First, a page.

The stagnation in NullSec is nothing surprising for anyone with a basic understanding of human psychology. Psychology and neuroscience teach us that all of human experience can be broken down into two spheres: Order and Chaos. This is the primum materiae of reality; more fundamental than atoms - because even atoms can be in a state of order or chaos.
Order is best described as “the known and the predictable”. Order is what is mapped and mastered. Utility and safety are maximized. Most humans seek order, because order is survival and optimization of resource gains. When you know the territory, and when you know what to expect there, you can extract maximum benefit from the environment, and prepare optimally for any dangers.
However, too much order is no good. Too much order leads to tyranny, rigidity, and stagnation. Prolonged habitation in order makes human systems extremely vulnerable to change, as it reduces adaptive capacity (see below). This ultimately leads to death when the unexpected occurs.
The quest for order (read: security) leads to blue donuts, supercap umbrellas, and massive unrest and unsubbing when a small change upsets that arrangement, as the playerbase has lost their adaptive capacity.
Chaos - Chaos is the unknown and the unpredictable. It is the unexpected - the unmapped and the unmastered. Chaos is at once terror and hope, because the only appropriate attitude to what cannot be known or classified is ambivalence. Chaos is danger, but also opportunity. When you learn something new, you are turning chaos into order. When you first logged into EVE Online, you were experiencing chaos. As you learned, things that took a lot of effort and attention became reflexive - order was being created.
Chaos in an adequate amount is fun, exciting, and engaging. Too much chaos is overwhelming, stressful, and dangerous, leading to phsyiological and psychological damage and ultimately death. Fun chaos was the introduction of WH space or the changes to FW. Players flocked in droves to this gameplay - humans are attracted to the unknown, the new - but eventually these gameplay elements were mapped, ordered, and interest declined. The intrepid early adopters paved the way for more conservative players who are now involved in the “routine” of those gameplay elements.
Optimal human experience exists in a middle line, with just the right amount of order for a safe haven, and just the right amount of chaos to keep things interesting, fun, and growing. Too much order and safety = boredom, stagnation, disengagement, and the inability to adapt to the new. Too much chaos and danger = maladaptive fear, destabilization, psychological overload, and death.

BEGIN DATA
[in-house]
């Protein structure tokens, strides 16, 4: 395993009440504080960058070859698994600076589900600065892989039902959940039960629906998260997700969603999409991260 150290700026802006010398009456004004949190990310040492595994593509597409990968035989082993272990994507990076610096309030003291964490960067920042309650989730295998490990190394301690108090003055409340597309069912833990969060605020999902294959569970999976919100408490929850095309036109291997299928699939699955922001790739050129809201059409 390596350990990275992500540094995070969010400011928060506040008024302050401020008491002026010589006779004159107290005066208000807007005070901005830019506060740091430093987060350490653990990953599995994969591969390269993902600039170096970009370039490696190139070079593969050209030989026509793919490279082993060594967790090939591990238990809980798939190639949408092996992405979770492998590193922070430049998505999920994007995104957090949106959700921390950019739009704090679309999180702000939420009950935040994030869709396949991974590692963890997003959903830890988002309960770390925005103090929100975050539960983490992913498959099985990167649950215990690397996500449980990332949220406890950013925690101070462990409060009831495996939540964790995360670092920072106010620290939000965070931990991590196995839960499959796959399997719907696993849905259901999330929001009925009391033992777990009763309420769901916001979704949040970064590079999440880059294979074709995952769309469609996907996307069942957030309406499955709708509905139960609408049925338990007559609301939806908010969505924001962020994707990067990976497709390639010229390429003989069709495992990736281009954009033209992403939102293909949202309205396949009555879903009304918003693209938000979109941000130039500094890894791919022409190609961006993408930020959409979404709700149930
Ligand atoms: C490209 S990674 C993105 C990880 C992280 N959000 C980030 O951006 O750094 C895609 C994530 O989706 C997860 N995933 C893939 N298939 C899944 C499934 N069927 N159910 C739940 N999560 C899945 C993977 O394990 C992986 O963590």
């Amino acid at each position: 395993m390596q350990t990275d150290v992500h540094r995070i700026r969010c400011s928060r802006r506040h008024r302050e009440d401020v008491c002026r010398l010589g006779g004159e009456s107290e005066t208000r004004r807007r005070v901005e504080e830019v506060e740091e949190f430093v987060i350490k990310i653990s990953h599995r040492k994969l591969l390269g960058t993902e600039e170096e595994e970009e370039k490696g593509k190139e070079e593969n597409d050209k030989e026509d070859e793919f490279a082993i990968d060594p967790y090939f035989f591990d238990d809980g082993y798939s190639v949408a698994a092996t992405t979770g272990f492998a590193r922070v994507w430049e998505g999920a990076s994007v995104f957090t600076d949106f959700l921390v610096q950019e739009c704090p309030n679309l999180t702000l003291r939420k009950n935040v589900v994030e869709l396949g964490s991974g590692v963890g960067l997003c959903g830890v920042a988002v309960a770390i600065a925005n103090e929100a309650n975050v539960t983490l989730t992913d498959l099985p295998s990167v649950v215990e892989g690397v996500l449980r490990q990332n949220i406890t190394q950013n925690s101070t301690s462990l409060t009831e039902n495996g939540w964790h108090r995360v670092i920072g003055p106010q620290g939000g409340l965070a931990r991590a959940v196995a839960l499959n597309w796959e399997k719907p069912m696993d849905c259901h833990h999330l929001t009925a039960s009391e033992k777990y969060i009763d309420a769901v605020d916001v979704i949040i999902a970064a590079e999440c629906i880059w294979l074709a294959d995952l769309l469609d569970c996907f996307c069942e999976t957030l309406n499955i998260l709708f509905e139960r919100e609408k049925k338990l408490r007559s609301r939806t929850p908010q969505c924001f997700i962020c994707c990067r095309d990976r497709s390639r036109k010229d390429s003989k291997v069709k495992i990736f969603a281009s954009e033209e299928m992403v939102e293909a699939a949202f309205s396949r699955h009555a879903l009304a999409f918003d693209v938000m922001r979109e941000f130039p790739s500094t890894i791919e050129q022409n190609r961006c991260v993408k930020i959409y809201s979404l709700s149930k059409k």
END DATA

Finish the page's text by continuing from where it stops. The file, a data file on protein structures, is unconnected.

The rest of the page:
So where does this leave us?
The stagnation and formation of megablocs in NullSec followed a predictable trajectory, one that we’ve seen time and again throughout human history and that all major sociopolitical spheres are currently engaged in in real life: affiliation and consolidation.
Human beings are social animals. Other people are our environment. But we face no greater danger - no greater chaos - than from other people. The best way to deal with this danger and chaos is to turn other people into allies and to adopt social codes, laws, and rules for behavior so that we know what to expect from each other. The social landscape becomes ordered - safe, predictable. This is how we went from a society of competing tribes to a civilization where people from many walks of life can coexist in relative safety and harmony.
Just as the Roman Empire pushed out and expanded, absorbing disparate groups (and many of those groups were eager to join) and assimilating their culture, just as the European Union has consolidated Europe, so too have the major groups in NullSec expanded and consolidated their “social holdings”. In real life this is a great thing - wars become less frequent, smaller, and less bloody (we’ve been on this trend since before the two world wars, but the two world wars accelerated it). But in a video game like EVE Online, it’s a content killer and dreadfully boring.
In this way, due to their psychological makeup, the human players of EVE Online work against their own entertainment and enjoyment of the game. As the custodians of New Eden, it’s CCP’s job to create the optimal amount of chaos and disruption to keep the game engaging and fun.
-more stream of consciousness to come-